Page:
to prove the demonstration the "possession" of the nuns, and the magic exercised by the accused. To this the Commissioners and the other judges applied themselves.
Thus, as it was a matter rather of religion than of jurisprudence, they resolved to begin by prayer to God, who is the Father of all Light, rightly considering that all France was watching the trial with eager eyes, that it was shrouded in a thick veil of obscurity, and that their verdict would entail important consequences. They therefore prepared to receive divine assistance and grace by frequent confessions, and by often receiving the Holy Sacrament. Then they decreed a general procession to implore celestial aid in so difficult a matter; and, to excite the devotion of the masses by their example, they went in a body, during the whole of the trial, to visit the Churches of the city, set aside by the Bishop for forty hour services, and reached each in time for the elevation of the host. Thence the Exorcists went to the Church fixed upon for the Exorcisms, and the judges proceeded to the tribunal to continue the case; in the evening all returned to church for evensong.
The examination lasted forty days, during which Demons gave them the clearest proofs of their presence in the bodies of the persons exorcised, and every day added new evidence against Grandier, and yet never said anything against him which
did not turn out strictly true. These assertions merit distinct proof, which will be found interesting.
As regards the presence of Devils in the possessed, the Church teaches us in its ritual, that there are four principal signs, by which it can be undoubtedly recognised. These signs are the speaking or understanding of a language unknown to the person possessed; the revelation of the future, or of events happening far away; the exhibition of strength beyond the years and nature of the actor; and floating in the air for a few moments.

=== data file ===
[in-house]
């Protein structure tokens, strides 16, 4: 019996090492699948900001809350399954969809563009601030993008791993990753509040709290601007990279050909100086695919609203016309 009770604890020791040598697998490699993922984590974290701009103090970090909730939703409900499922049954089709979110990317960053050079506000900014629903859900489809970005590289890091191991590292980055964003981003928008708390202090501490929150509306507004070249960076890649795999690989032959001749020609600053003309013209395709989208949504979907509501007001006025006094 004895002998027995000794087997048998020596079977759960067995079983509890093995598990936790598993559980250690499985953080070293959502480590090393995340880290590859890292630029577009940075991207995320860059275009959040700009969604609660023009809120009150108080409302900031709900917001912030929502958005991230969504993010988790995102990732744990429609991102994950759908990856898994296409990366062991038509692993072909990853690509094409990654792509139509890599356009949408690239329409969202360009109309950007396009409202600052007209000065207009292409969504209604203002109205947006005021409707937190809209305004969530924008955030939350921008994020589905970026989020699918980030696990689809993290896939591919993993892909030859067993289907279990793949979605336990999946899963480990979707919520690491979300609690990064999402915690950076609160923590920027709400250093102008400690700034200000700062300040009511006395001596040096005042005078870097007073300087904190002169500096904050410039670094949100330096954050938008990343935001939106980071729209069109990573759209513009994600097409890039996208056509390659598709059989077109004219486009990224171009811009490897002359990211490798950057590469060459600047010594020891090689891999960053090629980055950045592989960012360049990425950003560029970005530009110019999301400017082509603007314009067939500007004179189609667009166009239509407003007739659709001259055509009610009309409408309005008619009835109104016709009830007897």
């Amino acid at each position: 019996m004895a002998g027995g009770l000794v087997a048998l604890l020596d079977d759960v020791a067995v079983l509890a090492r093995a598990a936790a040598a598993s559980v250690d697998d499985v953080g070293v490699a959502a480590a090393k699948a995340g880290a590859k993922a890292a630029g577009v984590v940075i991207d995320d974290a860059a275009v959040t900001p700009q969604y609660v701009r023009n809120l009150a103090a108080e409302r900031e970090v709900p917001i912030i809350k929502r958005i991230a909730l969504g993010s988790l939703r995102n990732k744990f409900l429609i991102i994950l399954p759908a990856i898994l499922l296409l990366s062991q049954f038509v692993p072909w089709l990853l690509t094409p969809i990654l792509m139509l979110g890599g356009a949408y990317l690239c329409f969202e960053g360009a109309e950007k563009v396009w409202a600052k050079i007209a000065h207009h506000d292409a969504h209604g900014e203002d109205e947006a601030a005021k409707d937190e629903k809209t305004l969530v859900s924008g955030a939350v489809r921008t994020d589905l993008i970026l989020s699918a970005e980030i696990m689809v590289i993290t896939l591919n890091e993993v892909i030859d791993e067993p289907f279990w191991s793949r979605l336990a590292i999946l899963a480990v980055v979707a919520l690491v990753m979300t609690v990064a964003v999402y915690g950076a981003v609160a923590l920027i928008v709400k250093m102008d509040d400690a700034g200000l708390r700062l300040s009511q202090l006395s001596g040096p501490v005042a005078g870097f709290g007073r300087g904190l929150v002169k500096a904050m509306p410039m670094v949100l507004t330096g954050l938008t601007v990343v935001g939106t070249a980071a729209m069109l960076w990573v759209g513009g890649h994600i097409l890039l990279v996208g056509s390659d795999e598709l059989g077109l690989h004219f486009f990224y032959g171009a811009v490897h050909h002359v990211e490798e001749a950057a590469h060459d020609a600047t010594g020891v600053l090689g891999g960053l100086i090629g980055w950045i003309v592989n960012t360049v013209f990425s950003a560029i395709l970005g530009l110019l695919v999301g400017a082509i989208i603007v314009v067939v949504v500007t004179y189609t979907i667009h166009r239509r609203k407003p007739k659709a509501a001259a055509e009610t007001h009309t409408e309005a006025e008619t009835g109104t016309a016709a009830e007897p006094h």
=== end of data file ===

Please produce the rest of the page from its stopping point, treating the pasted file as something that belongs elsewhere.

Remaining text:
The Church does not require, in order to have recourse to Exorcisms, that all these marks should be found in the same subject; one alone, if well authenticated, is sufficient to demand public exorcism.
Now, they are all to be found in the Nuns of Loudun, and in such numbers that we can only. mention the principal cases.
Acquaintance with unknown tongues first showed itself in the Mother-Superior. At the beginning, she answered in Latin the questions of the Ritual proposed to her in that language. Later, she and the others answered in any language they thought proper to question in.
M. de Launay de Razilli, who had lived in America, attested that, during a visit to Loudun, he had spoken to them in the language of a certain
savage tribe of that country, and that they had answered quite correctly, and had revealed to him events that had taken place there.
Some gentlemen of Normandy certified in writing that they had questioned Sister Clara de Sazilli in Turkish, Spanish, and Italian, and that her answers were correct.
M. de Nismes, Doctor of the Sorbonne, and one of the chaplains of the Cardinal de Lyon, having questioned them in Greek and German, was satisfied with their replies in both languages.
Father Vignier, Superior of the Oratory at La Rochelle, bears witness in his Latin Narrative, that, having questioned Sister Elizabeth a whole afternoon in Greek, she always replied correctly and obeyed him in every particular.
The Bishop of Nimes commanded Sister Clara in Greek to raise veil and to kiss the railings at a certain spot; she obeyed, and did many other things he ordered, which caused the prelate to exclaim that one must be an Atheist or lunatic not to believe in "possession."